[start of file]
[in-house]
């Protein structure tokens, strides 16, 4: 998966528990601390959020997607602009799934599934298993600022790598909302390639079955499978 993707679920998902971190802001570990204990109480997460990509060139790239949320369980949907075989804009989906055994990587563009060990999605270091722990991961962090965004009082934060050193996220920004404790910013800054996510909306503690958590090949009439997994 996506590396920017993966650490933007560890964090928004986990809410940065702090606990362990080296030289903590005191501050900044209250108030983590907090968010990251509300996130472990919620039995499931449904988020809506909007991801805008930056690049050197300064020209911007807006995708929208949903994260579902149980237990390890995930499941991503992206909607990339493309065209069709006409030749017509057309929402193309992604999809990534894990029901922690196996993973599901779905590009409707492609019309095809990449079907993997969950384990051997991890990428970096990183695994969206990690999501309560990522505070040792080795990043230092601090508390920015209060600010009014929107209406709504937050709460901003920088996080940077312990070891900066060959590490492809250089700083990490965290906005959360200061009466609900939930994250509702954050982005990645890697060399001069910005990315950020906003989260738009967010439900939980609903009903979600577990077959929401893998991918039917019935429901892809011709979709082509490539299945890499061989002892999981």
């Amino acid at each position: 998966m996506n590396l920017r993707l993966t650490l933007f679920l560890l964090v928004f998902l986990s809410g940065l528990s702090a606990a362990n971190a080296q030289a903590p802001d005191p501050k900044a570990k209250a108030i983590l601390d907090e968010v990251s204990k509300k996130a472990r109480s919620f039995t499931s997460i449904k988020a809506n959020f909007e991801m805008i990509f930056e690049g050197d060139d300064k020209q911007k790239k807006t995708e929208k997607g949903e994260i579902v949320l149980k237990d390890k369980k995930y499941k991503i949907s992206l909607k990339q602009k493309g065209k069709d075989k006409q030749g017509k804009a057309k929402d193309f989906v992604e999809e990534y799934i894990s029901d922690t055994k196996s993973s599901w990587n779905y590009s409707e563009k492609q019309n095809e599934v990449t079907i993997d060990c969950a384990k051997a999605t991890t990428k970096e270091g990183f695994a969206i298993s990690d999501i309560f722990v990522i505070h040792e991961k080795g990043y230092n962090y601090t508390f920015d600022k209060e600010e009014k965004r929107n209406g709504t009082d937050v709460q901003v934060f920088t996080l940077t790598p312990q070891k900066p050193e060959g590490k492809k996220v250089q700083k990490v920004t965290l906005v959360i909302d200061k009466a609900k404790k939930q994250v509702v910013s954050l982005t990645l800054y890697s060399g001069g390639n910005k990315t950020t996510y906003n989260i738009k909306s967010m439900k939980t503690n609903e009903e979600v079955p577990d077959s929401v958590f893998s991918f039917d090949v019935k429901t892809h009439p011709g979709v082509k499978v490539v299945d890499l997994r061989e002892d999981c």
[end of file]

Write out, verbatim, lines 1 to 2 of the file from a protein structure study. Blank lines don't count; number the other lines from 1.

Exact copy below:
[in-house]
């Protein structure tokens, strides 16, 4: 998966528990601390959020997607602009799934599934298993600022790598909302390639079955499978 993707679920998902971190802001570990204990109480997460990509060139790239949320369980949907075989804009989906055994990587563009060990999605270091722990991961962090965004009082934060050193996220920004404790910013800054996510909306503690958590090949009439997994 996506590396920017993966650490933007560890964090928004986990809410940065702090606990362990080296030289903590005191501050900044209250108030983590907090968010990251509300996130472990919620039995499931449904988020809506909007991801805008930056690049050197300064020209911007807006995708929208949903994260579902149980237990390890995930499941991503992206909607990339493309065209069709006409030749017509057309929402193309992604999809990534894990029901922690196996993973599901779905590009409707492609019309095809990449079907993997969950384990051997991890990428970096990183695994969206990690999501309560990522505070040792080795990043230092601090508390920015209060600010009014929107209406709504937050709460901003920088996080940077312990070891900066060959590490492809250089700083990490965290906005959360200061009466609900939930994250509702954050982005990645890697060399001069910005990315950020906003989260738009967010439900939980609903009903979600577990077959929401893998991918039917019935429901892809011709979709082509490539299945890499061989002892999981």